Stopping with the first workable solution - Deepstash
Stopping with the first workable solution

Stopping with the first workable solution

Another subtle form of groupthinking: When there’s a problem to solve and you call a meeting for example, the group wrestles with the problem and comes up with a workable solution. At that point most groups declare victory and adjourn. 

That’s a mistake and an opportunity missed.

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MORE IDEAS FROM THE ARTICLE

  • We’ve always done it that way.”
  • “That’s the right way.”
  • “Everybody does it this way.”
  • “That’s standard practice.”

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Groupthink

A psychological phenomenon that occurs within a group of people, in which the desire for harmony or conformity in the group results in an irrational or dysfunctional decision-making outcome. 

Group members try to minimize conflict and reach a consensus decision without critical evaluation of alternative viewpoints, by actively suppressing dissenting viewpoints, and by isolating themselves from outside influences.

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Not examining standard practices

A subtle form of groupthinking: When we don’t question a norm or standard practice, that’s lazy thinking.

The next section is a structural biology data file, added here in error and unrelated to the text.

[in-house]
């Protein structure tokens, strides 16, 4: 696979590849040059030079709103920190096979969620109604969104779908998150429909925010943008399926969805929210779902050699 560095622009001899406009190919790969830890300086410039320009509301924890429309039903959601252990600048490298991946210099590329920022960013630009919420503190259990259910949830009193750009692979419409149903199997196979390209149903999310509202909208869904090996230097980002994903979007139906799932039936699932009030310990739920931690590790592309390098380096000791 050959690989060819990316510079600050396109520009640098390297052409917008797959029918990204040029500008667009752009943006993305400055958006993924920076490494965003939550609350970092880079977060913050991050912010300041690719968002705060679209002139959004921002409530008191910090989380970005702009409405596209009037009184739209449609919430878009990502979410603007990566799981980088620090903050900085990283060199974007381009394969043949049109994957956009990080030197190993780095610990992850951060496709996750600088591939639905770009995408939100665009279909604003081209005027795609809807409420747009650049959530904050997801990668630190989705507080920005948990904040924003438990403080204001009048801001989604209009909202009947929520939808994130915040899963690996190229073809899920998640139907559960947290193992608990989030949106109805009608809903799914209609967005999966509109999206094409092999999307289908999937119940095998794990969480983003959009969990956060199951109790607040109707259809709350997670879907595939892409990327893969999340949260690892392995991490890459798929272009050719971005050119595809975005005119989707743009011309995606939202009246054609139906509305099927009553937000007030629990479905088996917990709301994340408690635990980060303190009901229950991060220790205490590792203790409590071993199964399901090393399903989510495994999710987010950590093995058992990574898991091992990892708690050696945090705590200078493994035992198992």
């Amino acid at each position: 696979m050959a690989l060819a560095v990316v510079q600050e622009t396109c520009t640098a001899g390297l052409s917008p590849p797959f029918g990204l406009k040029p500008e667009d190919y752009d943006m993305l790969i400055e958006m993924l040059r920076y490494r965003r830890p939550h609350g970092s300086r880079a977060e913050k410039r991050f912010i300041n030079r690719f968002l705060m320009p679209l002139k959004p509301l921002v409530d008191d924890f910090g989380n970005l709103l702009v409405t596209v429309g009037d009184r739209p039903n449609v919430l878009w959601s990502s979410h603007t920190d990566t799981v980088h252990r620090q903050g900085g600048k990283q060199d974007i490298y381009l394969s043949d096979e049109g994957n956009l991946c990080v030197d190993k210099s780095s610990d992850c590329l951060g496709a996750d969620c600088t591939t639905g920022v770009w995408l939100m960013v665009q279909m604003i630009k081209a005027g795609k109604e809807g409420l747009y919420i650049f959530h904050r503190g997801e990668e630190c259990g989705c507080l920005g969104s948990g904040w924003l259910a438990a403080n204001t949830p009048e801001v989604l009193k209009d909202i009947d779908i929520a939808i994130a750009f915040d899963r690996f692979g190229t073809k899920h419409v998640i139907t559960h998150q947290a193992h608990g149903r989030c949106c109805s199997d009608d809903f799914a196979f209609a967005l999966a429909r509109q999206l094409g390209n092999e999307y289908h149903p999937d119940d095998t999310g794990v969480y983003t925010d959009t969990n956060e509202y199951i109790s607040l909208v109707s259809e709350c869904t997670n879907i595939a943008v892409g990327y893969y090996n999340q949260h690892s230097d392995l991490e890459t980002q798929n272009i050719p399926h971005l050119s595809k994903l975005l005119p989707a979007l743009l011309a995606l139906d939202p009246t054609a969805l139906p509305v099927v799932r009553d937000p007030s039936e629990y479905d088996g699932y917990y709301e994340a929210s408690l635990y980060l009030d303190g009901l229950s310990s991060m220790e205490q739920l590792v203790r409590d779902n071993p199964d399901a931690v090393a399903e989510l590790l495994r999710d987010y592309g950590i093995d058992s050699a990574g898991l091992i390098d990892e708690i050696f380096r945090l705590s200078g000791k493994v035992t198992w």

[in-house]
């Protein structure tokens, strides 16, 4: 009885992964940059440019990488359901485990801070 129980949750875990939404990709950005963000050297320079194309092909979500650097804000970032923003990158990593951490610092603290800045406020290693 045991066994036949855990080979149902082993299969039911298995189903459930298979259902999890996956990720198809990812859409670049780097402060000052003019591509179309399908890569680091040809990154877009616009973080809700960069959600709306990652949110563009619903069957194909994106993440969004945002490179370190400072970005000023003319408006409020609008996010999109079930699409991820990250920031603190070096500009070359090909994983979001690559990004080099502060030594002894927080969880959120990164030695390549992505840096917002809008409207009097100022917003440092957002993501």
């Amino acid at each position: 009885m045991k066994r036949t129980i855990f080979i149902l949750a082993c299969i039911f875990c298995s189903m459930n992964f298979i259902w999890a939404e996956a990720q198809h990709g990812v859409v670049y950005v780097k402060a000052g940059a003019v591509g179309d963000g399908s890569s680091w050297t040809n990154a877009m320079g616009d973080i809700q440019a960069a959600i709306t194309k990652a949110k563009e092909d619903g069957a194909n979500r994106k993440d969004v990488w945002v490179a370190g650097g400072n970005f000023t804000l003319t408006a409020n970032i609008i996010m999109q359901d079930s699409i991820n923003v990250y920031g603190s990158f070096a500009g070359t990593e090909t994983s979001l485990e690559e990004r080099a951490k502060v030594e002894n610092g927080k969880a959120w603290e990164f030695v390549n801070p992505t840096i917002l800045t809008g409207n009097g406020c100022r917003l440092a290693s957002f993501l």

You can challenge everything you do, you just can’t challenge everything all at once. The whole idea of continuous improvement is based on always looking for ways to do things better. Continuously.

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RELATED IDEAS

  • You can have too many important things. If a thing is important, start the day with it.
  • Pick measurable behaviors that drive important results. Then, keep records so you have a full picture of your progress.

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Under particular circumstances (involving high anxiety or a major reward) our brains cause us to perceive the world around us in ways that contradict and distort objective reality. It's when we're most likely going to do something regrettable.

This shift in perception is unrelated to our intelligence, morals, or past behaviors. We don’t even know it’s happening, nor can we control it.

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  • Develop relationships with your team members: that way both of you are more willing to listen.
  • Don’t put it off.
  • Choose a private and safe place.
  • Plan what you’re going to say, according to the person you are talking to.
  • Be factual and objective
  • Wait for the other person to talk next. When you’ve said your piece, shut up. 
  • Don’t end the session until you’ve agreed on 3 things:  what will change, when it will change and how both of you will know that it’s changed.

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